Natasha Netschay Davies is Co-Founder, Director of PR & Digital Content at Moonraker PR, a full-service communications, PR and digital/ social media content firm based in Vancouver, B.C. In addition to her role as advisory council member with Women in PR Canada, Natasha serves as Chair of the Vancouver Chapter.
She thrives on change and learning. As an Instructor at Simon Fraser University, Natasha develops the curriculum for the PR Certificate Program and Digital Media Certificate Program. She also sits on the Advisory Boards for the Lifelong Learning programs. Teaching keeps her connected with the up-and-coming minds in the PR industry. “I learn just as much from my students about ways to communicate as they do from me,” explains Natasha.
From being Canada’s first high tech business reporter to running a PR agency with clients from diverse industries, Natasha’s career choices reflect her passion for innovation. She was recognized as one of Canada’s first Web journalists for her work as executive editor of Internet News, managing editor at Stockhouse, and a business technology reporter for The Globe & Mail.
Name: Natasha Netschay Davies
Business: Moonraker PR
Title: Co-Founder, Director of PR & Digital Content
Describe yourself in 3 words: 24/7, tech-addicted, Montreal transplant
Education: B.A., major Journalism, minor Poli Sci, Concordia University
Location: Vancouver, B.C.
Social Media Links: @NatashaNDavies
What inspired you to start your own business? What made you decide to take the leap? – Much of the PR industry has stagnated by not integrating digital technologies and hanging on to business models that are less effective today. No matter how conservative a client is, there’s always room for a fresh approach.
Having my own PR agency and employing people who have that same openness keeps us on our toes.
What was your first job in public relations/communications/media and what did you take away from the experience? How did you discover your passion for working in the field? – It all comes back to storytelling. As a journalist, I saw the writing on the wall for the news media industry. More than 10 years ago I transferred my skills to the corporate sector. I leveraged my breaking news mentality and began building online newsrooms for companies. My journalist/editor hat is always on and that’s how we come up with compelling messages and narratives for our PR clients.
How do you prioritize and start your work day? – With black coffee and skimming two monitors of headlines and newsfeeds from a gazillion sources!
Have you had any challenges in your career? Any specific challenges as a woman in the industry? How did you overcome them? – I found it challenging as a journalist to elbow my way through crowds to get that interview or fact before someone else did. It’s my own personal shyness that made this difficult for me. To a degree, a lot of that shyness was there from being the only woman at male-dominated technology conferences (we’re talking 1995ish here). The more you do something that’s hard, the better you get at it.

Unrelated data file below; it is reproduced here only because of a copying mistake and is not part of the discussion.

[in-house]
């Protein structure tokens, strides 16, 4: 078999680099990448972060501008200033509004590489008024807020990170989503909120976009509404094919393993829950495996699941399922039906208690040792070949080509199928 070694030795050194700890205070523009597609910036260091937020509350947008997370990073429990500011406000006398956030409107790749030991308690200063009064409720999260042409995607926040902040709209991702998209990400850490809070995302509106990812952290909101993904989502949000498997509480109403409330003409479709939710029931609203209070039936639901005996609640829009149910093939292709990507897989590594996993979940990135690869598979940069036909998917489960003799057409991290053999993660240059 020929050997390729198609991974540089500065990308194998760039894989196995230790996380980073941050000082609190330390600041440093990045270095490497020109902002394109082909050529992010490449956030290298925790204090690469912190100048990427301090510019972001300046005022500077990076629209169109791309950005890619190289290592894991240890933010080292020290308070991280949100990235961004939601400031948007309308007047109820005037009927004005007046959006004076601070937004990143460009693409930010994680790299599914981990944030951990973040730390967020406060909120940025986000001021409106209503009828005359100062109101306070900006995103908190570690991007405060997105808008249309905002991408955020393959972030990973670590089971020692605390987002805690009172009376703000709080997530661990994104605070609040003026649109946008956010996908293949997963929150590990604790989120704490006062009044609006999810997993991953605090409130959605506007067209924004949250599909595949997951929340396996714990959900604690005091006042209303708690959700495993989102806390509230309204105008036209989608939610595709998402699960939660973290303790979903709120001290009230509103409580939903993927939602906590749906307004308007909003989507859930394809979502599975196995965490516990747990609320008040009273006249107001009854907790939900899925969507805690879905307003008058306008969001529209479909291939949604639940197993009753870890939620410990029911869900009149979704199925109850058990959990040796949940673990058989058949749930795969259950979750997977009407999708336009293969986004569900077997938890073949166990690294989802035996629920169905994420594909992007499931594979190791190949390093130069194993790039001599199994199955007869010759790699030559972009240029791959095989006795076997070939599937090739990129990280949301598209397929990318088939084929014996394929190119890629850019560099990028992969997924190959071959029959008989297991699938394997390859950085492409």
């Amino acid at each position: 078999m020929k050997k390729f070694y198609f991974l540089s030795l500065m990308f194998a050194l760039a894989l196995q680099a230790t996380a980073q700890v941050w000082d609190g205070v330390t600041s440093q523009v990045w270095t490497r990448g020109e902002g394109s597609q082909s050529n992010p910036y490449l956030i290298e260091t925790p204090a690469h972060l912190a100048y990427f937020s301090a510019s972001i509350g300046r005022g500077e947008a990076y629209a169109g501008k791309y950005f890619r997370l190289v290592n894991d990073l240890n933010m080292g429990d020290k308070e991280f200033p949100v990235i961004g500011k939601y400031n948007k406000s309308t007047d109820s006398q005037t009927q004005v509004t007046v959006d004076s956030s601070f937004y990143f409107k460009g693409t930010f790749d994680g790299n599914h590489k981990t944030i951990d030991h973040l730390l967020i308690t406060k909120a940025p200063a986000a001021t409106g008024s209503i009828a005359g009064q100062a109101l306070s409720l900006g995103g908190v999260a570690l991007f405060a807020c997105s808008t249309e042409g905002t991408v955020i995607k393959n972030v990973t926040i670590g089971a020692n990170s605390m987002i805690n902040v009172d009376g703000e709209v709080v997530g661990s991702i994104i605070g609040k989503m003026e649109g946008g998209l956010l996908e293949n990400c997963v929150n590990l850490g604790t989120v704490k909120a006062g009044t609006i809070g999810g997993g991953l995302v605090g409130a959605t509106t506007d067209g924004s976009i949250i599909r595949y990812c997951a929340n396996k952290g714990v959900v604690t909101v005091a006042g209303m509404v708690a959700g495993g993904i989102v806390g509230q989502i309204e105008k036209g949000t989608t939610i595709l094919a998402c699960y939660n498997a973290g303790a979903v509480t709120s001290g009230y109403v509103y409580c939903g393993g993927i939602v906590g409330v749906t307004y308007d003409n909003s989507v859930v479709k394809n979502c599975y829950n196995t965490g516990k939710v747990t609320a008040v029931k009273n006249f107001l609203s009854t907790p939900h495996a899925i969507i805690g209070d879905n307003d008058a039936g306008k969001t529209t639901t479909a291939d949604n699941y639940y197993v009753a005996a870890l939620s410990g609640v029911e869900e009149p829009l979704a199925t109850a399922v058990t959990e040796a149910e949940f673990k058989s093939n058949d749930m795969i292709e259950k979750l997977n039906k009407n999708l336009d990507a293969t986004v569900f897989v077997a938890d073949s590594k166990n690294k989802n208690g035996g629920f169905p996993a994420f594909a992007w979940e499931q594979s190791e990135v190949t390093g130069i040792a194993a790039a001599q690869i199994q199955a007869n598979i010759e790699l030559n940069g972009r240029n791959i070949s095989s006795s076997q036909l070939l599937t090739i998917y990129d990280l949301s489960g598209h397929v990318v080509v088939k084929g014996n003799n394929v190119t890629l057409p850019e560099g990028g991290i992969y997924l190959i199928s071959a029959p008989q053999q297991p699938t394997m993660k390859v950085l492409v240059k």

While PR is a female-friendly industry in many ways, it has many stereotypes. The pretty young publicist, dressed in pink, organizing openings for boutique hotels or launching new fashion brands. While these positions exist, there’s plenty more industries that require savvy PR pros.
At Moonraker PR, we serve many B2B clients, which in general, can be male dominated (think tech, energy, finance, construction etc.). A couple of years ago I co-developed the curriculum for a B2B Digital Marketing Program for SFU and recruited several women to teach the courses. They are all powerhouses, brilliant at what they do, and my hope is that these courses encourage women to explore new career avenues in PR-related disciplines.
What are your tips for setting yourself apart in the workplace?
Avoid being a generalist, become an expert in specific areas that are interesting to you. Then keep many steps ahead of everyone else.
What advice would you give to your younger self? – Network as much as possible, at all kinds of events, outside of office hours.
How can a new graduate set themselves apart in the hiring process? – Volunteer providing PR support to whatever causes beckon you. Know and understand digital tools and social media networks inside out, even if you don’t understand their business purpose. That’s how you’ll learn them.
What is your greatest achievement in your career? – Balancing family and work life.
What’s next? Where do you see yourself in 5 years? – In the past two years we’ve worked on several global campaigns, both for non-profit B Corp organizations. It was so exciting to work with PR partners based around the world! We traded tactics and approaches, learning about culture through digital collaboration. I’d like to see Moonraker involved in more of these campaigns and add some out-of-country travel to our routines. Also, I hope to hire at least one of my two daughters to help in the office.
Contact Moonraker PR to learn more. Natasha Netschay Davies, is available for media interviews or live media hits.
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